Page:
By James Mackenzie
Centre-right deputies supporting Silvio Berlusconi renewed threats to resign if their leader is expelled from parliament and the left demanded an end to their “blackmail”, deepening uncertainty in Italy’s fragile ruling coalition.
Italy has been close to crisis since Berlusconi, a partner in the coalition government, was sentenced to four years in prison, commuted to a year under house arrest or in community service, for tax fraud. It included a ban on holding public office that is under appeal.
Late on Wednesday, Berlusconi’s allies made their latest pledge to bring down the government, saying they would resign if a special Senate committee meeting on Oct. 4 voted to strip Berlusconi of his seat.
How serious the threat is difficult to assess following a series of contradictory signals from Berlusconi’s allies in parliament, who are divided between a faction of hardliners and more conciliatory doves.
On Thursday, Transport Minister Maurizio Lupi said there was no joint commitment to stand down by the centre-right and any decision to resign would be up to individual deputies.
“The resignation of the parliamentarians is a decision which will depend on the conscience of each individual,” he told RAI state radio.
However, the centre-left Democratic Party (PD) said the threats risked undermining the government as it grapples with problems such as its strained public finances to the fate of Italian companies including Telecom Italia and national carrier Alitalia.
“Unfortunately, this back and forth with threats weakens an equilibrium which is already very delicate,” Luigi Zanda, Senate floor leader of the PD, told the daily Corriere della Sera newspaper.
PD leader Guglielmo Epifani accused the centre-right of “blackmail” but said the party would not change its approach and would vote to strip Berlusconi of his seat.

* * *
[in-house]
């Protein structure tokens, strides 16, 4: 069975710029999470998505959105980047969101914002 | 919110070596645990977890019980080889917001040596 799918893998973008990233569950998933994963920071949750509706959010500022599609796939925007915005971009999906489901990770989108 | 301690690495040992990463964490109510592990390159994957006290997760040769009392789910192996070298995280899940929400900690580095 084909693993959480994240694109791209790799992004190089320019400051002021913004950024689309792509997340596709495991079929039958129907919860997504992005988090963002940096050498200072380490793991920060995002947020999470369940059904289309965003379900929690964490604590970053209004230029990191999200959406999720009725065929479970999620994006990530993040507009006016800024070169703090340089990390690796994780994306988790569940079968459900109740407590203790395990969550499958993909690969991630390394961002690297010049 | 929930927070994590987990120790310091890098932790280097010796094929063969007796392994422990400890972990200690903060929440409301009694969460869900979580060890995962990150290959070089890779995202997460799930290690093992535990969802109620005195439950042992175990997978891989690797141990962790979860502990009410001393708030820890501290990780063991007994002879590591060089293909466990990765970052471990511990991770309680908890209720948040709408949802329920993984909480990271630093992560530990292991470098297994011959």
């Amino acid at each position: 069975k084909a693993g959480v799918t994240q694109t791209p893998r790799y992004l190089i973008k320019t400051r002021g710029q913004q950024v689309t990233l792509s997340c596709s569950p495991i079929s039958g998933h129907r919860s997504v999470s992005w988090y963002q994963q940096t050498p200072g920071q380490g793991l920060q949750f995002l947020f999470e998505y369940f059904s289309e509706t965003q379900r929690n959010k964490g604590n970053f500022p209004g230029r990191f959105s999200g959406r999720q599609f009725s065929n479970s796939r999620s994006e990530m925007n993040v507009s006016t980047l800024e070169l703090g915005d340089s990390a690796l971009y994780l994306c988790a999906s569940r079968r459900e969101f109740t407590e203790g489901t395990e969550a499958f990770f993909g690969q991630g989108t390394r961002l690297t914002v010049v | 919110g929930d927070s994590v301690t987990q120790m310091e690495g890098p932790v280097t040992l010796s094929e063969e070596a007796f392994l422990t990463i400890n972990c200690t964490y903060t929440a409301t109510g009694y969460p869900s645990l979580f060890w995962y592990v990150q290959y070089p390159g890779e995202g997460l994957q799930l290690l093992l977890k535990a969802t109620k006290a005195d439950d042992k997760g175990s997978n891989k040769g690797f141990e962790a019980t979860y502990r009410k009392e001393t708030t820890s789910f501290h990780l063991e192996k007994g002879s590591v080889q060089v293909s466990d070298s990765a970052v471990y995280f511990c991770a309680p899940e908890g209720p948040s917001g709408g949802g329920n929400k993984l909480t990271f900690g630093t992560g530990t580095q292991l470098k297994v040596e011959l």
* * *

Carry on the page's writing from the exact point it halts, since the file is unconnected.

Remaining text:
Berlusconi’s political fate has been in the balance since last month when Italy’s highest court confirmed the tax fraud conviction, which is likely to trigger his expulsion from parliament under a procedure going through the Senate committee.
Increasing pressure on the coalition from Berlusconi’s Forza Italia (FI), came hours after Prime Minister Enrico Letta sought to reassure international investors in New York of the country’s stability. The party had stepped back from similar declarations in recent days.
Letta has repeatedly said that Italy needs political stability while it struggles to emerge from more than two years of recession, rein in a 2-trillion-euro ($2.7-trillion) public debt, and bring its budget deficit under control.
President Giorgio Napolitano, who would have to decide whether to call new elections or seek to build a new coalition if the centre-right pulls out of the government, has also repeatedly said he does not want a vote.
But the constant tension between the coalition partners has undermined reform efforts and ensured that weeks have been wasted in wrangling over issues including tax cuts and Berlusconi’s political future.
Financial markets have shown none of the panic seen during previous government crises in 2012 or at the height of the euro zone debt crisis in 2011, but borrowing costs have ticked up during the latest bout of uncertainty. On Thursday, yields on Italy’s 10-year bonds rose by six basis points.
Even as the Senate committee votes on Berlusconi’s future approaches, a battle is looming over sales tax, which is due to rise by one percentage point in October unless the government can find the resources to cancel it.
Berlusconi’s allies are demanding the increase be averted despite the pressure on public finances and a pledge by Economy Minister Fabrizio Saccomanni to resign if the government reneges on its pledge to bring the deficit within European Union limits.
Polls indicate holding an election soon could give a split result like the one which forced the traditionally opposed centre-left PD and the FI to rule together.